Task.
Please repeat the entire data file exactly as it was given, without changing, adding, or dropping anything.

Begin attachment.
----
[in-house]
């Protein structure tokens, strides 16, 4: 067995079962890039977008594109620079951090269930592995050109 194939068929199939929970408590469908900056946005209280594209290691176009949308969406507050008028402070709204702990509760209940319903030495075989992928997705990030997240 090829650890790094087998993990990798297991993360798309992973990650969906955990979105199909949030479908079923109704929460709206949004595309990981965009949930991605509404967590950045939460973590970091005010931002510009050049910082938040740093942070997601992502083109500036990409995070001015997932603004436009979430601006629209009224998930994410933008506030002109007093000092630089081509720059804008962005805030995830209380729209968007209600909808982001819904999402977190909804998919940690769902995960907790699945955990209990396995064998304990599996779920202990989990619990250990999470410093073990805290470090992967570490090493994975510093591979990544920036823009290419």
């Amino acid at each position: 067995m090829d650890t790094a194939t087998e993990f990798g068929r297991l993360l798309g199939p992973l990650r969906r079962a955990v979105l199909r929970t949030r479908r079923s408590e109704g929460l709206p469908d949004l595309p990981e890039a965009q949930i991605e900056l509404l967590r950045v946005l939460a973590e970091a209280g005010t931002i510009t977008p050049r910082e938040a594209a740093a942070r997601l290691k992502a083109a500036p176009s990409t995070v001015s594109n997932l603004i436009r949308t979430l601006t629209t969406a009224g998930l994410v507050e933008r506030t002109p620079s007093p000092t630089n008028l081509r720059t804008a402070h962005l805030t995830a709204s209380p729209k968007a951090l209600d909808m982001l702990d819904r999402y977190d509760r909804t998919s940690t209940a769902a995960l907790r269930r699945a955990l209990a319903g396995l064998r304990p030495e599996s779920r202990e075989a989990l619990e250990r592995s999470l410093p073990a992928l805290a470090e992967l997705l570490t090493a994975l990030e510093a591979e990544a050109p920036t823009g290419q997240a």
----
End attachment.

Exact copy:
[in-house]
């Protein structure tokens, strides 16, 4: 067995079962890039977008594109620079951090269930592995050109 194939068929199939929970408590469908900056946005209280594209290691176009949308969406507050008028402070709204702990509760209940319903030495075989992928997705990030997240 090829650890790094087998993990990798297991993360798309992973990650969906955990979105199909949030479908079923109704929460709206949004595309990981965009949930991605509404967590950045939460973590970091005010931002510009050049910082938040740093942070997601992502083109500036990409995070001015997932603004436009979430601006629209009224998930994410933008506030002109007093000092630089081509720059804008962005805030995830209380729209968007209600909808982001819904999402977190909804998919940690769902995960907790699945955990209990396995064998304990599996779920202990989990619990250990999470410093073990805290470090992967570490090493994975510093591979990544920036823009290419």
């Amino acid at each position: 067995m090829d650890t790094a194939t087998e993990f990798g068929r297991l993360l798309g199939p992973l990650r969906r079962a955990v979105l199909r929970t949030r479908r079923s408590e109704g929460l709206p469908d949004l595309p990981e890039a965009q949930i991605e900056l509404l967590r950045v946005l939460a973590e970091a209280g005010t931002i510009t977008p050049r910082e938040a594209a740093a942070r997601l290691k992502a083109a500036p176009s990409t995070v001015s594109n997932l603004i436009r949308t979430l601006t629209t969406a009224g998930l994410v507050e933008r506030t002109p620079s007093p000092t630089n008028l081509r720059t804008a402070h962005l805030t995830a709204s209380p729209k968007a951090l209600d909808m982001l702990d819904r999402y977190d509760r909804t998919s940690t209940a769902a995960l907790r269930r699945a955990l209990a319903g396995l064998r304990p030495e599996s779920r202990e075989a989990l619990e250990r592995s999470l410093p073990a992928l805290a470090e992967l997705l570490t090493a994975l990030e510093a591979e990544a050109p920036t823009g290419q997240a």